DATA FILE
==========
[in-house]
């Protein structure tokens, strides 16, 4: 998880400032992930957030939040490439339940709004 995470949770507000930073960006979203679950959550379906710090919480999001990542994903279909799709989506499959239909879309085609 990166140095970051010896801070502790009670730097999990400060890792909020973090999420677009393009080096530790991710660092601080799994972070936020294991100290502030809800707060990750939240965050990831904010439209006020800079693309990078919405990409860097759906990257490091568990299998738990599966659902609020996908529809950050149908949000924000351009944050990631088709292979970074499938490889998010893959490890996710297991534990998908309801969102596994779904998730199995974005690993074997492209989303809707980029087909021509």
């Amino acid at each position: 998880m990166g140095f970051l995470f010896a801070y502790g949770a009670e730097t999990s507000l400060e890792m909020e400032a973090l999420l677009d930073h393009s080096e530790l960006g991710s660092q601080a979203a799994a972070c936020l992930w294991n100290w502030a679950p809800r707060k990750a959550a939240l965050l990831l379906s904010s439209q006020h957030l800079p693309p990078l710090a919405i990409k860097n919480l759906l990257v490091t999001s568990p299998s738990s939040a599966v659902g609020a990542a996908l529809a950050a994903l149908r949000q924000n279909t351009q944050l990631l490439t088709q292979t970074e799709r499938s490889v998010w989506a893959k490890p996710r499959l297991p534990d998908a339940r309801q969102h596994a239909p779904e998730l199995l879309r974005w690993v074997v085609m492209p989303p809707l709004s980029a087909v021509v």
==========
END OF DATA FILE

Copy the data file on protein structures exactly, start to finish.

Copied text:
[in-house]
């Protein structure tokens, strides 16, 4: 998880400032992930957030939040490439339940709004 995470949770507000930073960006979203679950959550379906710090919480999001990542994903279909799709989506499959239909879309085609 990166140095970051010896801070502790009670730097999990400060890792909020973090999420677009393009080096530790991710660092601080799994972070936020294991100290502030809800707060990750939240965050990831904010439209006020800079693309990078919405990409860097759906990257490091568990299998738990599966659902609020996908529809950050149908949000924000351009944050990631088709292979970074499938490889998010893959490890996710297991534990998908309801969102596994779904998730199995974005690993074997492209989303809707980029087909021509």
């Amino acid at each position: 998880m990166g140095f970051l995470f010896a801070y502790g949770a009670e730097t999990s507000l400060e890792m909020e400032a973090l999420l677009d930073h393009s080096e530790l960006g991710s660092q601080a979203a799994a972070c936020l992930w294991n100290w502030a679950p809800r707060k990750a959550a939240l965050l990831l379906s904010s439209q006020h957030l800079p693309p990078l710090a919405i990409k860097n919480l759906l990257v490091t999001s568990p299998s738990s939040a599966v659902g609020a990542a996908l529809a950050a994903l149908r949000q924000n279909t351009q944050l990631l490439t088709q292979t970074e799709r499938s490889v998010w989506a893959k490890p996710r499959l297991p534990d998908a339940r309801q969102h596994a239909p779904e998730l199995l879309r974005w690993v074997v085609m492209p989303p809707l709004s980029a087909v021509v």